Division of Lalor
Australian House of Representatives Division
|Area||991 km2 (382.6 sq mi)|
The Division of Lalor (//, locally [ˈloːlə]) is an Australian Electoral Division in the state of Victoria. Located in the outer south-western suburbs of Melbourne, it includes the outer south-western hub of Werribee as well as the suburbs of Hoppers Crossing, Laverton, Point Cook, Tarneit, Truganina, Williams Landing and Wyndham Vale.
The Division was proclaimed at the redistribution of 11 May 1949, and was first contested at the 1949 Federal election. It was named after Peter Lalor, the leader of the miners at the Eureka Stockade, and a former member of the Victorian Legislative Assembly. It is a safe seat for the Australian Labor Party, which has held it for all except three years of its existence, when it was lost in the 1966 landslide. However, a redistribution ahead of the 1969 election made it a notional Labor seat. Labor retook the seat easily and has since held it without difficulty.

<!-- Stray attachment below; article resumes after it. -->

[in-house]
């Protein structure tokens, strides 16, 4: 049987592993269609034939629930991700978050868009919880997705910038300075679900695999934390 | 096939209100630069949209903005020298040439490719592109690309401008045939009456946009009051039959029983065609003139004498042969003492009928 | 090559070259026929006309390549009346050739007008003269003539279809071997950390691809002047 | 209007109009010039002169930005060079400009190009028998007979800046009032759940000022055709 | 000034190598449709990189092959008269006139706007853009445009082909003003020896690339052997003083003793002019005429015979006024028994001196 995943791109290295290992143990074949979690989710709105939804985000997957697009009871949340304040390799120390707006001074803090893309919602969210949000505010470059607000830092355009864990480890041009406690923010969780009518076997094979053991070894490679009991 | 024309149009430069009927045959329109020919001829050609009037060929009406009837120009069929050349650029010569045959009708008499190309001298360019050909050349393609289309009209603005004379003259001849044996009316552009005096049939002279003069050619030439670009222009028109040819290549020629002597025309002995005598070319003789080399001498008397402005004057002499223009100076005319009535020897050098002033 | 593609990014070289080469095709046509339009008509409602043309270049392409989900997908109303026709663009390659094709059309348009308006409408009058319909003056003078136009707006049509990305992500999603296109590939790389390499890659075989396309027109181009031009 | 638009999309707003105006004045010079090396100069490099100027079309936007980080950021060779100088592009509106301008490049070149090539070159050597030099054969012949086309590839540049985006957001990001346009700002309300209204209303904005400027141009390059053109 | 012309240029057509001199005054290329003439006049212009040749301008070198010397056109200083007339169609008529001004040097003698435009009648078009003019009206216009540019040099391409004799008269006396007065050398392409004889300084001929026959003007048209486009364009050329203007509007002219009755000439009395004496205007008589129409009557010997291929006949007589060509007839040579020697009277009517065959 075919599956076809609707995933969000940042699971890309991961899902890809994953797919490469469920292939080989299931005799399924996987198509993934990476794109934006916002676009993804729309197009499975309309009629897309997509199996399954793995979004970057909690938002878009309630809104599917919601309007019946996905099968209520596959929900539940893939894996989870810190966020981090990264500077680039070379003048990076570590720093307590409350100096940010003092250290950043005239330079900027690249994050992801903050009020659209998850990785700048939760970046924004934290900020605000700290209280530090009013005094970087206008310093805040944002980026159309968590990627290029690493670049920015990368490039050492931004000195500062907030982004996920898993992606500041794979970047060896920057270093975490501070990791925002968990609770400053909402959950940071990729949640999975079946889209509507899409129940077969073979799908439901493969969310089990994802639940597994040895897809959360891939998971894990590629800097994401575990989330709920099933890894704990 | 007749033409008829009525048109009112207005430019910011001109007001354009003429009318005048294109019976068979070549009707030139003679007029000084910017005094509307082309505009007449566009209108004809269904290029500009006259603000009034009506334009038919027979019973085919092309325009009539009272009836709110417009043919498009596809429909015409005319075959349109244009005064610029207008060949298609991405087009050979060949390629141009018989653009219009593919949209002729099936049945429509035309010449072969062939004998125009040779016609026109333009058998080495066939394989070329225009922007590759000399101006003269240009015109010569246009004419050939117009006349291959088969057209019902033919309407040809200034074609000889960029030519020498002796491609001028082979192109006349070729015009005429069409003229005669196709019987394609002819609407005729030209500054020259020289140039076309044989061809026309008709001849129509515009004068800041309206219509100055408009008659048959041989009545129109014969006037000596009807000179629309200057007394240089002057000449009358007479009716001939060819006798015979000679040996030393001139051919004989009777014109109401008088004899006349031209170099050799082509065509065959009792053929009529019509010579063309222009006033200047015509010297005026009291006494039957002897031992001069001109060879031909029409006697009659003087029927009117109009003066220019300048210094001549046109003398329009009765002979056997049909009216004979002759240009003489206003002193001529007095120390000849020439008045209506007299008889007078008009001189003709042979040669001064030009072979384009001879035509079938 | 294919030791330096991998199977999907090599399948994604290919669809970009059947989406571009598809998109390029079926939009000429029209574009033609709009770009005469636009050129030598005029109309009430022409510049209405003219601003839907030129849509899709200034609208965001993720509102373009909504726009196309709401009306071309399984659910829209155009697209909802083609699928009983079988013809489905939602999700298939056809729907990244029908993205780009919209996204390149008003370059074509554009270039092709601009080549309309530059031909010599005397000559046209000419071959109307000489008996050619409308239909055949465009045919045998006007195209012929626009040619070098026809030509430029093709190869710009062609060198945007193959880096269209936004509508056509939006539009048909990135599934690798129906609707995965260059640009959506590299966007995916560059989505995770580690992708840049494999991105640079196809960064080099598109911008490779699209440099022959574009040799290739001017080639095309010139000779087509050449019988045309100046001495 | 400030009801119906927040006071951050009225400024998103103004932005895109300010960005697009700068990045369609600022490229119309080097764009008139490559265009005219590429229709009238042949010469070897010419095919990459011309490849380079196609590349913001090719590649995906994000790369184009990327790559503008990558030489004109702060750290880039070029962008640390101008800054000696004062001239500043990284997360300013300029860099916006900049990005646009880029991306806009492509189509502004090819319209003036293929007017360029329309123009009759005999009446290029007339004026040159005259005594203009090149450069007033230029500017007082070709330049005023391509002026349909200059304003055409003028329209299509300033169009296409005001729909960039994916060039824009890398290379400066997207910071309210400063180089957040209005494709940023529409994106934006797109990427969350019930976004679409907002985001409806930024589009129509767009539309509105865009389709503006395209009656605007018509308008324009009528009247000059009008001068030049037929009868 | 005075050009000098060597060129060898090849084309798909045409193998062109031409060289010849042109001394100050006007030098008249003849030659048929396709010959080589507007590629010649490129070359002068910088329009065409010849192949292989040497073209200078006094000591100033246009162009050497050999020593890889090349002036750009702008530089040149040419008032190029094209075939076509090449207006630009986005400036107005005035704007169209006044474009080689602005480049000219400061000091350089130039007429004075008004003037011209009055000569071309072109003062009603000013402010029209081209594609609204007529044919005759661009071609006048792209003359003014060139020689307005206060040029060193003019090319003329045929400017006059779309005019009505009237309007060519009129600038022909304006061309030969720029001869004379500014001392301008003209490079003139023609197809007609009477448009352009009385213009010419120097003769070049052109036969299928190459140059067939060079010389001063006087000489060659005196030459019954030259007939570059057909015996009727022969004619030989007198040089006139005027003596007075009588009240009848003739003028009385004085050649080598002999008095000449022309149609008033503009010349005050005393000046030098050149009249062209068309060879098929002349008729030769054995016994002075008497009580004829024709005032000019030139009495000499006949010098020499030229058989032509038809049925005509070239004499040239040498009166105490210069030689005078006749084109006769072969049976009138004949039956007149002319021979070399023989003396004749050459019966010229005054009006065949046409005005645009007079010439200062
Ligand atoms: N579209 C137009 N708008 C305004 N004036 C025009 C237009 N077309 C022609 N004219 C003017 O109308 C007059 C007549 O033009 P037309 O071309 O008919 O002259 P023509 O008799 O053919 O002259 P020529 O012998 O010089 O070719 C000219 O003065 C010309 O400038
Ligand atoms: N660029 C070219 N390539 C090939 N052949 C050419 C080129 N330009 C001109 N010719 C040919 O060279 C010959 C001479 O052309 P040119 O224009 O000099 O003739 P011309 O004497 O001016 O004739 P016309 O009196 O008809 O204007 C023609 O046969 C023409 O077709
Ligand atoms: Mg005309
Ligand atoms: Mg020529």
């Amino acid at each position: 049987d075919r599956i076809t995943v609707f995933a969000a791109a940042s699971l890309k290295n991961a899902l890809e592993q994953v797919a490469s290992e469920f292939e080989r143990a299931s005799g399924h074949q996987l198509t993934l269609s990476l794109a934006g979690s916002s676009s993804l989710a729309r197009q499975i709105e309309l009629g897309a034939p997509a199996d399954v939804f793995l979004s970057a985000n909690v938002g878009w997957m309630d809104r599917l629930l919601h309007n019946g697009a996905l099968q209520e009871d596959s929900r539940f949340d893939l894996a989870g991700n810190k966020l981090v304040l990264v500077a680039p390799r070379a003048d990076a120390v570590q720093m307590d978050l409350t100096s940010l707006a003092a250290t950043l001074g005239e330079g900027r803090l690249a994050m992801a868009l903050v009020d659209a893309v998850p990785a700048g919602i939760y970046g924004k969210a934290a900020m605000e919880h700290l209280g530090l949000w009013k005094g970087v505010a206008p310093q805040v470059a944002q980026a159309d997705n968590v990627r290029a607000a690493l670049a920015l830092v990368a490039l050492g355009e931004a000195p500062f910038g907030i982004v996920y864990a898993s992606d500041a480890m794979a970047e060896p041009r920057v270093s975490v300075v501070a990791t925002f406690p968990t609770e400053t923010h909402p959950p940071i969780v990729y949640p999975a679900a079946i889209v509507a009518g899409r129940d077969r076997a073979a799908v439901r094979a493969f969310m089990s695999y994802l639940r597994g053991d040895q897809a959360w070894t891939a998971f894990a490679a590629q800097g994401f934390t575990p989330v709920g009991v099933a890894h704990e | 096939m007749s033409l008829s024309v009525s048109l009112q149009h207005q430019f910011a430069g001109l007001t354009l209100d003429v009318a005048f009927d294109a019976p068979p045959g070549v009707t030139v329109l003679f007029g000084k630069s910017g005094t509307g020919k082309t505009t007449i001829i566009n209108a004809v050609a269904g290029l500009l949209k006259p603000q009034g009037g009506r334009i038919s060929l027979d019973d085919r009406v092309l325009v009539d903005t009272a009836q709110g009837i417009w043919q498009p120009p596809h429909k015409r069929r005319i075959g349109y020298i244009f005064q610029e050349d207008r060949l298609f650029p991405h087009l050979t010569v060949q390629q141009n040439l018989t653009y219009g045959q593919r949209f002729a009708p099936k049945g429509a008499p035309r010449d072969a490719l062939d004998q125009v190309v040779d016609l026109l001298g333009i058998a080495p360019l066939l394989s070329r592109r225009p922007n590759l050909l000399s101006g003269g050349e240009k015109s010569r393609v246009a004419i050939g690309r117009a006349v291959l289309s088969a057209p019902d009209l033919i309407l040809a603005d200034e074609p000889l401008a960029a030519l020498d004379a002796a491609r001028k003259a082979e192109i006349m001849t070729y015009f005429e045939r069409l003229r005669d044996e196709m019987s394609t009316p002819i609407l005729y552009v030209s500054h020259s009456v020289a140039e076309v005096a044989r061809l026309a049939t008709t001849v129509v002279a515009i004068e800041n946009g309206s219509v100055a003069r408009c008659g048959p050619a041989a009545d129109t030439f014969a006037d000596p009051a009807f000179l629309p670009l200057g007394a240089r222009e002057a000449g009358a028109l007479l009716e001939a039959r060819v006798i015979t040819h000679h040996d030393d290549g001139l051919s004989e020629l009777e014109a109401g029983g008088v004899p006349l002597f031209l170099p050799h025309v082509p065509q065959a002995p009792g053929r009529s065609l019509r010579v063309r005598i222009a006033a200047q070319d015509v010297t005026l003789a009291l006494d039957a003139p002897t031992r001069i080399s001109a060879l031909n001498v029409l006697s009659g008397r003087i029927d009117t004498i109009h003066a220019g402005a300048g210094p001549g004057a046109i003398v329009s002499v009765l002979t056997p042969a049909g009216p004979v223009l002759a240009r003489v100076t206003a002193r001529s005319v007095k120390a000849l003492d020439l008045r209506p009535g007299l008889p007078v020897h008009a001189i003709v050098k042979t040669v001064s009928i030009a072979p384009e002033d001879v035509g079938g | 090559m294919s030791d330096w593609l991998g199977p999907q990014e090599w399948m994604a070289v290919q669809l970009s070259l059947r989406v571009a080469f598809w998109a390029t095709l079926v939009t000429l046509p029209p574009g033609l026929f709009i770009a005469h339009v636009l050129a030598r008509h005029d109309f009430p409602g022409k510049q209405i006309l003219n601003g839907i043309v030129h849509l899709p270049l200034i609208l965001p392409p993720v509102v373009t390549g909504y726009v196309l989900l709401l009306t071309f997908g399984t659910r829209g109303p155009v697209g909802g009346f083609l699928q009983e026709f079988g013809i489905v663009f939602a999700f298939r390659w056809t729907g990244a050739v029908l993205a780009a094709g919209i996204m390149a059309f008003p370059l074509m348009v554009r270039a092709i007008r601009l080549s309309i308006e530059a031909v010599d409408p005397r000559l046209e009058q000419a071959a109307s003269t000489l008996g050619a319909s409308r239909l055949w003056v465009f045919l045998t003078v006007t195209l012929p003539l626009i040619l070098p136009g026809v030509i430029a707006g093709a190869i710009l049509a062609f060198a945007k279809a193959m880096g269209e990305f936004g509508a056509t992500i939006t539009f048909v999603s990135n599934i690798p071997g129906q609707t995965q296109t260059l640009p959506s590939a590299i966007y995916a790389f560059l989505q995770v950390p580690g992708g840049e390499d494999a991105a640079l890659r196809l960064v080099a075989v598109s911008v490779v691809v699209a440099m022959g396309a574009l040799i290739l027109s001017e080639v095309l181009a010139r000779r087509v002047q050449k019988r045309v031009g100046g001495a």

It has been held by a succession of senior Labor members: Julia Gillard, Prime Minister of Australia from 2010 to 2013; Barry Jones, former Minister for Science under Bob Hawke and Labor National President; and Jim Cairns, former Treasurer and Deputy Prime Minister under Gough Whitlam. As Gillard was Deputy Prime Minister prior to becoming Prime Minister, Lalor is therefore the only federal electorate to have been held by two Deputy Prime Ministers.
At 9.0%, Lalor has the nation's highest proportion of children aged under 4 years old. It has the nation's lowest proportion of residents aged 65 and over (7.0%), is sixth highest nationally for families being couples with dependent children (44.4%), and has the sixth highest rate of residents purchasing their own homes (49.3%).
|Rise Up Australia||Marion Vale||4,685||4.39||+2.59|
|Australia First||Susan Jakobi||3,232||3.03||+3.03|
|Total formal votes||106,760||95.46||+2.09|
- Those familiar with the suburb (not contained within the electorate itself), but not the electorate, may erroneously pronounce it [ˈlæɪloː] or [ˈlæɪlə].
- Lalor, VIC, Virtual Tally Room 2016, Australian Electoral Commission.